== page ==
Yesterday was Sunday. It is always tranquil in our retirement community on Sunday mornings. Outside, the silence is only interrupted by the whoosh of environmentally conscious hybrid vehicles gliding through the 15 mile an hour speed limit. They pick up our residents for church and later return them for Sunday brunch, a weekly dining highlight.
Yesterday was unusually quiet. Local churches canceled services as part of the attempt at “social distancing” to prevent contagion by COVID-19. As I took the dog for our morning walk, I noticed birdsong piercing the hush and our local brook gurgling and clamoring around its stones – sounds that are customarily muted by distant traffic rumblings, even on Sundays.
Digby and I met an older man whom I recognized as a resident, but whose name I didn’t know. He scuffed laboriously along the drive, holding tightly to the handles of his walker. As we neared each other, he smiled broadly. Digby did not bark and seemed at ease, so we crossed the road and approached the man. His face sported a couple of days-worth of grey stubble. His smile revealed a set of perfect dentures, his countenance glowed. “What a beautiful day!” he remarked. I agreed. “The winter hasn’t been too hard this year. I haven’t minded it too much.” Again, I agreed. Digby stood unusually silent and still beside me. “Spring is more than just a hope,” he continued. “Yes!” I replied. We beamed at each other then proceeded on our separate ways. He, with tiny careful steps, and I tugged forward by an enthusiastic pup.
Later, near the end of Digby’s morning rounds in his little princedom, I saw a neighbor leaving her cottage. We waved and called out greetings. It was clear she wanted to chat, so the dog and I approached. Again, Digby was uncharacteristically quiet. “Isn’t it weird, the quiet,” she said. “I think the recommended social distancing is very isolating.” “Do you feel isolated?” I asked. “Yes.” We stood more than the recommended six feet apart. “You are going to the store?” She was carrying an armful of reusable grocery bags. “Yes, I don’t know what I will find.” “Probably not toilet paper.” I joked. We made a few more comments on how odd and unreal it seemed to be in the middle of a viral pandemic and then wished each other well for the day. I proceeded home with Digby, and she drove off at 15 miles an hour.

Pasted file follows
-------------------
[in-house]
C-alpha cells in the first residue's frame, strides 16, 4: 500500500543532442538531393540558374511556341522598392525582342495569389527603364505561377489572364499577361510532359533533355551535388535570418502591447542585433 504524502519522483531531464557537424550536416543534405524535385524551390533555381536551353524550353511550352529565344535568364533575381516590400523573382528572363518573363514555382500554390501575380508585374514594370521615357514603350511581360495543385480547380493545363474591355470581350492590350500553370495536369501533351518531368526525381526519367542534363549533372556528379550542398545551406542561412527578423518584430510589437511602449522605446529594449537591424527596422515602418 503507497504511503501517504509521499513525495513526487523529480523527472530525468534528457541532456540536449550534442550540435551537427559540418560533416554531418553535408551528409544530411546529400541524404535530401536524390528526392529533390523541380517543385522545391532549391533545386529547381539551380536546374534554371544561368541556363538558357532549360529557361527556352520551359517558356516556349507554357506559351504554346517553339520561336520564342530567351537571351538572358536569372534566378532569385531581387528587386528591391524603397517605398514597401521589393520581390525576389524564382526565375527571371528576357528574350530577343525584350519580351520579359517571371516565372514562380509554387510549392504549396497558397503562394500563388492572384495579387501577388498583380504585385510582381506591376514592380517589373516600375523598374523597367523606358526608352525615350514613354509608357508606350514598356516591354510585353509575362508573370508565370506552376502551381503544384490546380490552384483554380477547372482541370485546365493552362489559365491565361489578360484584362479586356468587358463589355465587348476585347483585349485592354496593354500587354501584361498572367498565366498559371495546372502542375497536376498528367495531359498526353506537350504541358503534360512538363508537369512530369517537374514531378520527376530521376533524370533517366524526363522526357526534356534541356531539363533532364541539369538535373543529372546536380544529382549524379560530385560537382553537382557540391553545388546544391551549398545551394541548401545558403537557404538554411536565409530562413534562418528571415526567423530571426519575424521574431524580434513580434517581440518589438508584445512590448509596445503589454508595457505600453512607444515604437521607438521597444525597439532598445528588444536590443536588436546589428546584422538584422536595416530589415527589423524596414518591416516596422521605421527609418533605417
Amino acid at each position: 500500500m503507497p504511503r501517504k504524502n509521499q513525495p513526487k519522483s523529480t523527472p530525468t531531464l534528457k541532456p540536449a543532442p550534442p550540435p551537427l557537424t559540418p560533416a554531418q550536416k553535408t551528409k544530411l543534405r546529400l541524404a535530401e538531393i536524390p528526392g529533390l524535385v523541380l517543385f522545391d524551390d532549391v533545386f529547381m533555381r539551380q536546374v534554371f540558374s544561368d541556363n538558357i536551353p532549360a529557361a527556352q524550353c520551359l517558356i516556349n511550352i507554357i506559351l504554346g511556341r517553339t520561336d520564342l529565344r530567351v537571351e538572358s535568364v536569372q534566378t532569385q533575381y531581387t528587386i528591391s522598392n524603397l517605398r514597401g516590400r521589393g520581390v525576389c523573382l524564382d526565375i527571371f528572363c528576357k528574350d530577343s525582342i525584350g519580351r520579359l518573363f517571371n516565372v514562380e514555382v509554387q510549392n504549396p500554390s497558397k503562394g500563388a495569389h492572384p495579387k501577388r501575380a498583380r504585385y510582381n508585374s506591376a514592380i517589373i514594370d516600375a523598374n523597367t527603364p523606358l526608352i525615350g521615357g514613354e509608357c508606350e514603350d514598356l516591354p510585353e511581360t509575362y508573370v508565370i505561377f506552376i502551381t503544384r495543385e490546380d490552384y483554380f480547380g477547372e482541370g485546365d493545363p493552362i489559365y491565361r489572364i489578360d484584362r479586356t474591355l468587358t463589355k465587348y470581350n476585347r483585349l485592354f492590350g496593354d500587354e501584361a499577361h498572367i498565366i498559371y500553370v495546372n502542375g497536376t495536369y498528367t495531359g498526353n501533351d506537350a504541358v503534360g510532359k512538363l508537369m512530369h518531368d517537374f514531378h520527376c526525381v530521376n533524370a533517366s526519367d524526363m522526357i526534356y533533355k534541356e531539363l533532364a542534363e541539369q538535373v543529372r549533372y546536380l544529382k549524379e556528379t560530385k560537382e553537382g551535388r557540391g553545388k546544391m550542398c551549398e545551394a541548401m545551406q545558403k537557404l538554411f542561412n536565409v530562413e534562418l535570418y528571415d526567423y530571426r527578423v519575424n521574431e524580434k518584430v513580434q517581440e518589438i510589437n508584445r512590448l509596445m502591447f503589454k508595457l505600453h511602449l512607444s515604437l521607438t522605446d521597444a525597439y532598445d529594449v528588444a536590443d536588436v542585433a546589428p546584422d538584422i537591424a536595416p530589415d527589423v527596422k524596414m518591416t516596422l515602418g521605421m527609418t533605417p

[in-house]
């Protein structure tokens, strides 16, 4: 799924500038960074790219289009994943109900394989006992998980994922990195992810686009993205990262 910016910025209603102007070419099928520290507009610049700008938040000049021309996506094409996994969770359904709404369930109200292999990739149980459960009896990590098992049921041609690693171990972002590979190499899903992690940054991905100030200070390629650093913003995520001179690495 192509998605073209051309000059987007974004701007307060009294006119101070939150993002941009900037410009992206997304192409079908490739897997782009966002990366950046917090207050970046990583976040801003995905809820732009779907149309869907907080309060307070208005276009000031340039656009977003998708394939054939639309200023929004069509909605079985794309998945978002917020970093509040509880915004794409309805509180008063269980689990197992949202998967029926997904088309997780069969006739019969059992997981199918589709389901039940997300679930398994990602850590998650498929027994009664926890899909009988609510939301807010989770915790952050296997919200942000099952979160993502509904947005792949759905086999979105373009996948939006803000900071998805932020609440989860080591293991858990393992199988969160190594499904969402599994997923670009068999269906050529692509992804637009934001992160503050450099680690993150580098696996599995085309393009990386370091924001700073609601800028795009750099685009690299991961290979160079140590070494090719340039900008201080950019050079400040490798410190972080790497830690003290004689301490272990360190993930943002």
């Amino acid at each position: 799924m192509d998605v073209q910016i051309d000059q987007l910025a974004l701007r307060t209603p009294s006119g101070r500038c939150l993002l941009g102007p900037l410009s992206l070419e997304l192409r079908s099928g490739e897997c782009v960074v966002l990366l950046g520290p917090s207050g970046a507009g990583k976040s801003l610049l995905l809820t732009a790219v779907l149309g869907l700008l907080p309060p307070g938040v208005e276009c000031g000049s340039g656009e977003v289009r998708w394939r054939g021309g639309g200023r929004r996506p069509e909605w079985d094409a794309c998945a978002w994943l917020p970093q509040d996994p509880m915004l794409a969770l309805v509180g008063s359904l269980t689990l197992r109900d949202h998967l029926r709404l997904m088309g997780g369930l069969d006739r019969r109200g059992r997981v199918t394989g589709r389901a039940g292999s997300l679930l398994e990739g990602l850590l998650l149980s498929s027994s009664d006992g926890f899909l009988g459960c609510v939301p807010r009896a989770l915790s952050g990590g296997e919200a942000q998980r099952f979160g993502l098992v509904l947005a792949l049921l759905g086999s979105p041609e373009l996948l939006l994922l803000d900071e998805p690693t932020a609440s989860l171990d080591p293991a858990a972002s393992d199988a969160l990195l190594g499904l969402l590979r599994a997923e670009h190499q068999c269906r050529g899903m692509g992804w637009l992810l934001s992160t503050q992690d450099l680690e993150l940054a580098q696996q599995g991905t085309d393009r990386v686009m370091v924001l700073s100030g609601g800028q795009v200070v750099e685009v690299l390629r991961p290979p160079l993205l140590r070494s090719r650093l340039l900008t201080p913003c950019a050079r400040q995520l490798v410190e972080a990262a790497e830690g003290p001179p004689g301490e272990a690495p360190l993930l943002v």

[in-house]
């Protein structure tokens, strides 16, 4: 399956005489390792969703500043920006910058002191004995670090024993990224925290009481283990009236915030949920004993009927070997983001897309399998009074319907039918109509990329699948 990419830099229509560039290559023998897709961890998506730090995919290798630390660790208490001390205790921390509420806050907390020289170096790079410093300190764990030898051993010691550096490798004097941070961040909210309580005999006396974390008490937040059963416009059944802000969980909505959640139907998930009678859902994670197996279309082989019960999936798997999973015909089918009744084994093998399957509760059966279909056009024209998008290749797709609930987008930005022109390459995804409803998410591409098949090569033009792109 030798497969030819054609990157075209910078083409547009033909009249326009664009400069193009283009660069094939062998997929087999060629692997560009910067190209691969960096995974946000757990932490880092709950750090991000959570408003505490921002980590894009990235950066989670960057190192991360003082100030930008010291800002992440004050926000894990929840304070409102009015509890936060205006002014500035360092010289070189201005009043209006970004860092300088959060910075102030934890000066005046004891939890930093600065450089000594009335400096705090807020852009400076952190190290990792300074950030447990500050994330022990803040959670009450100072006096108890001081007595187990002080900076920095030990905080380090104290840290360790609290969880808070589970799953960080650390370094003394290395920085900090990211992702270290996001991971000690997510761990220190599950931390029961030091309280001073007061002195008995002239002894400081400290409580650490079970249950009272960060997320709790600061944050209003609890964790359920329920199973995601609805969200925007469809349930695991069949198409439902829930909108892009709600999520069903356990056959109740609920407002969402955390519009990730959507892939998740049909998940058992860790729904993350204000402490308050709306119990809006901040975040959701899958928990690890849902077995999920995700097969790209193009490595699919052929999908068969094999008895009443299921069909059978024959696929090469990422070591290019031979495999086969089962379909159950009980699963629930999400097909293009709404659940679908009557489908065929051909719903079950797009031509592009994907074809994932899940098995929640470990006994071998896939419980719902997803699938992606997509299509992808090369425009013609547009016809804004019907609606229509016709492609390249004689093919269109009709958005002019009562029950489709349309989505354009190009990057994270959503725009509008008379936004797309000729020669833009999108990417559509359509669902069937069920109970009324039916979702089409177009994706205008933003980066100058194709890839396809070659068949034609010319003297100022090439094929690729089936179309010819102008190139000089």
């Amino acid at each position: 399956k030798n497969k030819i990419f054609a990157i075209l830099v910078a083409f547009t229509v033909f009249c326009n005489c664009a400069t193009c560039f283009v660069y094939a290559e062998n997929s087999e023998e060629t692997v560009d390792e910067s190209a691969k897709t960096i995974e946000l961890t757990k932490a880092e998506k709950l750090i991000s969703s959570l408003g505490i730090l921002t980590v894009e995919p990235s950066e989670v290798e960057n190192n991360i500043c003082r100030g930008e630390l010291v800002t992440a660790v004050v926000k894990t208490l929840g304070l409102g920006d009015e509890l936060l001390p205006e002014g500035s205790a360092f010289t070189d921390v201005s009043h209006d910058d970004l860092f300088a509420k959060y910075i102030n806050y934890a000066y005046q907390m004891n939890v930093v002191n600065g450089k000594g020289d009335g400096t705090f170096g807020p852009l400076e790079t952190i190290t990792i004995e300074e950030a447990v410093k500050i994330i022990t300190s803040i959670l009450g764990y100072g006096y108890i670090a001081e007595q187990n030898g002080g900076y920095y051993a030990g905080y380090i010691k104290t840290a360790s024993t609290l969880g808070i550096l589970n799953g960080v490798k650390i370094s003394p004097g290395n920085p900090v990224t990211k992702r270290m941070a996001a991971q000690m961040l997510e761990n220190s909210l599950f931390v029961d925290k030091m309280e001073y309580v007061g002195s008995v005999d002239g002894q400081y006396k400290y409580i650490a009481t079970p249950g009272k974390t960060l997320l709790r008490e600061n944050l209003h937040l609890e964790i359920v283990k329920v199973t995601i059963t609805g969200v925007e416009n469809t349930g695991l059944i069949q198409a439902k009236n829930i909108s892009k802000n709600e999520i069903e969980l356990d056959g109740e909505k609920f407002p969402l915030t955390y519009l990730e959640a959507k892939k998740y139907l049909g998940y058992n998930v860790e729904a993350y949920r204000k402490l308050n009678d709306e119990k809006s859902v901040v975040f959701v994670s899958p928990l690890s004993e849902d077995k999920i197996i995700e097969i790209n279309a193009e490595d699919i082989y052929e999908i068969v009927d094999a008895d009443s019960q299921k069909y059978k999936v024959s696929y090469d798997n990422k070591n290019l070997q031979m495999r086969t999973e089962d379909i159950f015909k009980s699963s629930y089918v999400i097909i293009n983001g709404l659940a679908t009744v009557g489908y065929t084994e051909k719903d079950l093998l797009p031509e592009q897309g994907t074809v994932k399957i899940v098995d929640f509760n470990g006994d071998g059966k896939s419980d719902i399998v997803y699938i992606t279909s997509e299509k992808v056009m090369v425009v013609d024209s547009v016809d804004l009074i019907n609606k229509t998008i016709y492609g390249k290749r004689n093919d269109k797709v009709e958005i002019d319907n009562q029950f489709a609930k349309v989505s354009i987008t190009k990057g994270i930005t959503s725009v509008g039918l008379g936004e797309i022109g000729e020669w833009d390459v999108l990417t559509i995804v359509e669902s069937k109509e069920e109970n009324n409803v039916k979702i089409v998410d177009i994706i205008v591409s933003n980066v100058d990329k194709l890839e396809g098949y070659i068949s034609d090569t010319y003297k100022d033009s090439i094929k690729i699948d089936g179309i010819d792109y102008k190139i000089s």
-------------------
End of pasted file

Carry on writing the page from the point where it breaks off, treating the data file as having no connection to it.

Something about the contrast in my two encounters tugged at my mind. The man, at peace, seemingly oblivious of the imminent threat, exulting in the joy of a sun-drenched stroll. The woman, ill-at-ease, wishing for a different set of circumstances but standing in the fresh air, chatting with a neighbor about her perplexity.
How differently we react to the Coronavirus threat – to the news that we must reconsider and revise our ways of being in the world; we, the elderly in years, who hear repeated warnings that we are most at risk to contract this disease and perhaps die from it. Behind some old eyes live brains that still think we’re young and strong. Inside some old chests, our hearts contract with caution or fear; in others, they expand with peace and joy, exulting in the precious gift of now: the birds, the brook, the sun. Grateful for the slow, weak legs that carry us unsteadily through all this beauty. The smile, the friendly greeting, the “small talk” that binds us in our mutual concerns. The joy of noticing and honoring one another for who we are, exactly as we are.
Namaste – the light in me honors the light in you!